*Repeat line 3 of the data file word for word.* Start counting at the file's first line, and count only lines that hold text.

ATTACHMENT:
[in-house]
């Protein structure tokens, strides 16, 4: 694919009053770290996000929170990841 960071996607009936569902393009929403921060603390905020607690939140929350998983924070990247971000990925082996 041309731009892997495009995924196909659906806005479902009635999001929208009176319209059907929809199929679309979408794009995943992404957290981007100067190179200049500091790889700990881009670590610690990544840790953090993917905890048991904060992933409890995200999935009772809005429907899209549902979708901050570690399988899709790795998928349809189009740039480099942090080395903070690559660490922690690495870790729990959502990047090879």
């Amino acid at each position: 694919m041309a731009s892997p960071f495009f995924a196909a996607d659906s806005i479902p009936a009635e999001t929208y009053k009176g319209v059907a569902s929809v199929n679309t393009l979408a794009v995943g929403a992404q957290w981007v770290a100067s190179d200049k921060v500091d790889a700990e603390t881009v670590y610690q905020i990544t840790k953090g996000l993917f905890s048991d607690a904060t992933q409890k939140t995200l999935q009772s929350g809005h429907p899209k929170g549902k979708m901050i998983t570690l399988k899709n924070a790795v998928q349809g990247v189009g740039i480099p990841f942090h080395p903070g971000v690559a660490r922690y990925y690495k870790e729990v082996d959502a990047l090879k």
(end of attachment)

């Amino acid at each position: 694919m041309a731009s892997p960071f495009f995924a196909a996607d659906s806005i479902p009936a009635e999001t929208y009053k009176g319209v059907a569902s929809v199929n679309t393009l979408a794009v995943g929403a992404q957290w981007v770290a100067s190179d200049k921060v500091d790889a700990e603390t881009v670590y610690q905020i990544t840790k953090g996000l993917f905890s048991d607690a904060t992933q409890k939140t995200l999935q009772s929350g809005h429907p899209k929170g549902k979708m901050i998983t570690l399988k899709n924070a790795v998928q349809g990247v189009g740039i480099p990841f942090h080395p903070g971000v690559a660490r922690y990925y690495k870790e729990v082996d959502a990047l090879k």